Settlement Agreements

Has your employer offered you a settlement agreement? Deciding whether to accept can be overwhelming.

What is a Settlement Agreement?

Settlement agreements are usually offered to employee’s when they are being made redundant or to resolve a workplace dispute by ending the employment relationship with agreed terms and conditions.

Typically an employer will make various payments to an employee in return for them agreeing not to pursue such claims and, again, this obligation is legally binding upon the employer.

The terms of Settlement Agreements tend to be quite uniform and typically include:

• A provision that the employer will make payment of salary, including accrued but untaken holidays, up to the date of termination of employment

• Payment in lieu of the employee’s notice period if the employee is not required to work his or her notice. Care has to be taken in determining whether this particular payment should be subject to tax and legal advice should always be sought in relation to this issue

• Payment of compensation for loss of employment. This payment should be distinguished from a payment in lieu of notice and can often attract tax free status provided the payment is less than £30,000

• There is usually provision that an employee shall indemnify the employer in respect of any liability for tax in respect of payments arising under the agreement

• An employer will usually require an employee to enter into a confidentiality obligation whereby the employee agrees not to disclose the terms of the agreement to other employees or third parties

• Similarly, an employer will usually require an employee to agree not to make any disparaging or derogatory statements about their employer, their managers or fellow employees

• An employer may require an employee to enter into restrictive covenants concerning the solicitation of clients, customers, suppliers or employees

• An employee will also usually be required to enter into an obligation that they will not disclose or misuse confidential information belonging to the employer

• The employee will be required to waive their right to pursue specific claims in the Employment Tribunal and the Civil Courts

• An employee may be required to provide a warranty that they do not have an existing job offer or are in discussions with an employer with a reasonable expectation of receiving such an offer

• Likewise an employee may be required to warrant that they have not committed any act of gross misconduct

• It is not unusual for a Compromise Agreement to include a clause that an employee will be provided with a reference,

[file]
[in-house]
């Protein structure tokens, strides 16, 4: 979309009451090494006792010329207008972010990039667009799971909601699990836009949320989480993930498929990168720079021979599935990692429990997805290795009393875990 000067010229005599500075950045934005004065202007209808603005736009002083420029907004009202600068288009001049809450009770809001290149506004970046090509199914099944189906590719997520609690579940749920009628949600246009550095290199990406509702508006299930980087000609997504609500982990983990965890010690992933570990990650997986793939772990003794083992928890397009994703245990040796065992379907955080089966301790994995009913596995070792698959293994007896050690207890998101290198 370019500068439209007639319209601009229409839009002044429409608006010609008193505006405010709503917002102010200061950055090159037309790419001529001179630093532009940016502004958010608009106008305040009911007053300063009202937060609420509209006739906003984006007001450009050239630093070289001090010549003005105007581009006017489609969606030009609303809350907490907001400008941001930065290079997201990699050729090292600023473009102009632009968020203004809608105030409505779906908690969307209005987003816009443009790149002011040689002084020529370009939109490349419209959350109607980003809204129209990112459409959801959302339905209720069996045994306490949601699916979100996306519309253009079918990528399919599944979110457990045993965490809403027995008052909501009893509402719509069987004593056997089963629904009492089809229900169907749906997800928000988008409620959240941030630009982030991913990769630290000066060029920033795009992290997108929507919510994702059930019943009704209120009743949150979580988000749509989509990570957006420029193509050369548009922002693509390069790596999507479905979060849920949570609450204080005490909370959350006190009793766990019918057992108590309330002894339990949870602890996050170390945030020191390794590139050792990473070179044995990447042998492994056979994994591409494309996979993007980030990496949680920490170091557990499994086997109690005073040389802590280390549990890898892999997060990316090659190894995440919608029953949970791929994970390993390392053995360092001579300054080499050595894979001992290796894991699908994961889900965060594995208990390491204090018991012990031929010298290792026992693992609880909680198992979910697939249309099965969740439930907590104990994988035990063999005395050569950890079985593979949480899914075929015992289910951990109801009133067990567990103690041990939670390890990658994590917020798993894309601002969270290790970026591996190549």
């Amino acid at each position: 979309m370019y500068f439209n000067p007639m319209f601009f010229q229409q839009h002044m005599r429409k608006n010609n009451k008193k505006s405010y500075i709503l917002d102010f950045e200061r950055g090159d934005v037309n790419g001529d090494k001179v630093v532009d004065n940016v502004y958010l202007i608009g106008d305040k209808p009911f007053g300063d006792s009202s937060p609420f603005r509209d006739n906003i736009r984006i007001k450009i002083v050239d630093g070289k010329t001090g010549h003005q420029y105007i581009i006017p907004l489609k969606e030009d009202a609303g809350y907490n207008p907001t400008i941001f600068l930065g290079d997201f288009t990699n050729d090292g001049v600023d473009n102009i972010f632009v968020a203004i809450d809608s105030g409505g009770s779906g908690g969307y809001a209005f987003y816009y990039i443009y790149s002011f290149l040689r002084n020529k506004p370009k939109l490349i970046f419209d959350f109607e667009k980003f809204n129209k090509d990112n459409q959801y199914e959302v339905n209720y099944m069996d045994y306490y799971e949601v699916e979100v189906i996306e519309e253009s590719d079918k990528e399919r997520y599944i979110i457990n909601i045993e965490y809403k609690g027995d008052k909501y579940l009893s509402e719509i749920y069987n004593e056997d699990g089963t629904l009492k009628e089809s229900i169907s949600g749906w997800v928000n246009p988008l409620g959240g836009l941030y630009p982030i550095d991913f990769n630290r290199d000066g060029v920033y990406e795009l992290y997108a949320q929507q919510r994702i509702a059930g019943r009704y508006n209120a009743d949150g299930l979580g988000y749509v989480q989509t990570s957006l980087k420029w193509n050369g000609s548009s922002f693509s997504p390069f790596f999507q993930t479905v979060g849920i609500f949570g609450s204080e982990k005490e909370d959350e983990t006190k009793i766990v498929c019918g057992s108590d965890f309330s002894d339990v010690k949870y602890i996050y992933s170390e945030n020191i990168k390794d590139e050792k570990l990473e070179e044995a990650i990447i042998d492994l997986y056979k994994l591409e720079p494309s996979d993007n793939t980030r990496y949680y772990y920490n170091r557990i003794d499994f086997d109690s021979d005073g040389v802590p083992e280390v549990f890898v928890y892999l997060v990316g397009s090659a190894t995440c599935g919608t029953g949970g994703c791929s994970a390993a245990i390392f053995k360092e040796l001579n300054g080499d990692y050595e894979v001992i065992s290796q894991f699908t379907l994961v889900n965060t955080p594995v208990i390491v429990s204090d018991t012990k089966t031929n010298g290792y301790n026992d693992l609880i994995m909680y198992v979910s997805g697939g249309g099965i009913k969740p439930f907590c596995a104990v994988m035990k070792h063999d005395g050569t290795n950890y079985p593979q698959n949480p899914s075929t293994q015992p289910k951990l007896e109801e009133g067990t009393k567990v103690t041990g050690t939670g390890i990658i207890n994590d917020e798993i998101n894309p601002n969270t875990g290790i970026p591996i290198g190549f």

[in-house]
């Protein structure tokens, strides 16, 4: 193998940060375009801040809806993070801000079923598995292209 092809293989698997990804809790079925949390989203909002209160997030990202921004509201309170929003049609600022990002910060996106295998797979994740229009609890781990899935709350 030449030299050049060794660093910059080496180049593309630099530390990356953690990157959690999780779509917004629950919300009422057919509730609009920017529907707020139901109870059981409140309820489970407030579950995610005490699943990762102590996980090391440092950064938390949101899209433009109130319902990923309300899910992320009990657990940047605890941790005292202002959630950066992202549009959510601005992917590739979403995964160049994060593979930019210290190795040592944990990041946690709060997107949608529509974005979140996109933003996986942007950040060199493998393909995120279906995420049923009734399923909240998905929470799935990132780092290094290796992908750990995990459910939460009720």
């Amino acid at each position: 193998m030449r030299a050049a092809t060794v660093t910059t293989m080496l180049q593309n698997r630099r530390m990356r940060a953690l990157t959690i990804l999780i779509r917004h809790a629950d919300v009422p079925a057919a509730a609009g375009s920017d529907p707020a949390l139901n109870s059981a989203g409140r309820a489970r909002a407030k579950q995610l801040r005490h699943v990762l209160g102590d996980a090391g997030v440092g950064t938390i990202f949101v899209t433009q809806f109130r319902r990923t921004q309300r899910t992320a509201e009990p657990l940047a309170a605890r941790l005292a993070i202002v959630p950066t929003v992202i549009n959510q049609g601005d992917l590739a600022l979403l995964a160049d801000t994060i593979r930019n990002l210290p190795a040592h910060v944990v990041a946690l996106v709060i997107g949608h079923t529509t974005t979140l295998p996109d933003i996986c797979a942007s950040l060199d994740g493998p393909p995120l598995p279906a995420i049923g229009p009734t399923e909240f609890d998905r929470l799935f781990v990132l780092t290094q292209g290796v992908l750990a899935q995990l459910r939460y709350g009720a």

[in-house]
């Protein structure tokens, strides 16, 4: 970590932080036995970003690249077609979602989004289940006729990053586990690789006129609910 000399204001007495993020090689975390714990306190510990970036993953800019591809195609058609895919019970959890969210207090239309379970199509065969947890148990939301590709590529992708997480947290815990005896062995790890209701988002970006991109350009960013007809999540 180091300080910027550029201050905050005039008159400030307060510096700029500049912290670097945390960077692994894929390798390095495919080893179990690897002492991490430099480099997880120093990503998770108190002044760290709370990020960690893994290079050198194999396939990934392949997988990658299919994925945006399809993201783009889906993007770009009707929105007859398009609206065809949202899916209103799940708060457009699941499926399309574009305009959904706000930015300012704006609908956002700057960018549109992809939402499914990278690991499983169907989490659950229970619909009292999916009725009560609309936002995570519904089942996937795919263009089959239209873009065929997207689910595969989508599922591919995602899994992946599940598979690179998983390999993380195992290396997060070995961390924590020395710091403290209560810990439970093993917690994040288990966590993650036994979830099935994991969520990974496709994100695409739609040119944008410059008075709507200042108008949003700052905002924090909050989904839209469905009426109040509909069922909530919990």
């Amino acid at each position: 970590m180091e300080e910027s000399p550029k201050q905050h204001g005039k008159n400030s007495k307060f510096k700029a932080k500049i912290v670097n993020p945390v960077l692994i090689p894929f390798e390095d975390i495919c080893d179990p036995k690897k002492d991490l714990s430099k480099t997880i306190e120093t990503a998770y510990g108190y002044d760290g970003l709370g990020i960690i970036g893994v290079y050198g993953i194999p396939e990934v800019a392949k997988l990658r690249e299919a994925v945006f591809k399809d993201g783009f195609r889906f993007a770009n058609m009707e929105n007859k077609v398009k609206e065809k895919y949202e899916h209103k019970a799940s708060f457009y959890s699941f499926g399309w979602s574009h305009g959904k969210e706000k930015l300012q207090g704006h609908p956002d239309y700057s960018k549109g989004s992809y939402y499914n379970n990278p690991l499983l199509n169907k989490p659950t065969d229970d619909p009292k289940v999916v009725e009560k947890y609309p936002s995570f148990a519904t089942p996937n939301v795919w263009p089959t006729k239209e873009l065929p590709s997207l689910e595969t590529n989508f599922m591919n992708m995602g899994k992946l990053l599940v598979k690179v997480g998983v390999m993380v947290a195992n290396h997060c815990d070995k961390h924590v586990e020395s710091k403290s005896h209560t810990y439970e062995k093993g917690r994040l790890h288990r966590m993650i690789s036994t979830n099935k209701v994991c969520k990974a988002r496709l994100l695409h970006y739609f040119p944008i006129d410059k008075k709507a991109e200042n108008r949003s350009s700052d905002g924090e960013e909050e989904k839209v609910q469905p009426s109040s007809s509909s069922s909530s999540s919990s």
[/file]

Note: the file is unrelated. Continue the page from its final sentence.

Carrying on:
A settlement agreement can be required when you and your employer are in a disagreement over employment or redundancy. In this case, your boss may come to you with a settlement agreement – to take you out of the company and also to avoid any legal action at the same time.

It’s a legally binding contract between you and your employer so it must comply with the Employment Legislation otherwise it can be unenforceable.





What to do if you receive a Settlement Agreement

Get professional advice

It’s very important that if you receive a settlement agreement you get thorough and proper advice from a qualified professional. Ensure that you choose an expert who has experience in advising on settlement agreements to make sure you get the best possible terms.

It is important to note that payments made under a settlement agreement may be subject to tax and NI payments,



How we can help

We will always discuss the circumstances surrounding the offer of a settlement agreement from your employer.

Once we have provided you with specific advice relating to your settlement, you will then have the option to accept the agreement as it is or request that the employer makes certain changes.

The agreement must only be completed once the employee understands and accepts the terms and conditions imposed in the document.

Am I eligible for a Settlement Agreement?

Anyone can receive a settlement agreement. They can be very straightforward or very complicated and may involve a number of issues including confidentiality issues, tax indemnities or restrictive covenants – but don’t worry, we’re here to guide you and ensure you fully understand all aspects of the agreement.


Our team of in-house experts can ensure the agreement is drafted correctly after analysing the terms and the compliance in line with UK legislation. Our experts will be on hand to advise you in order to get the very best outcome.

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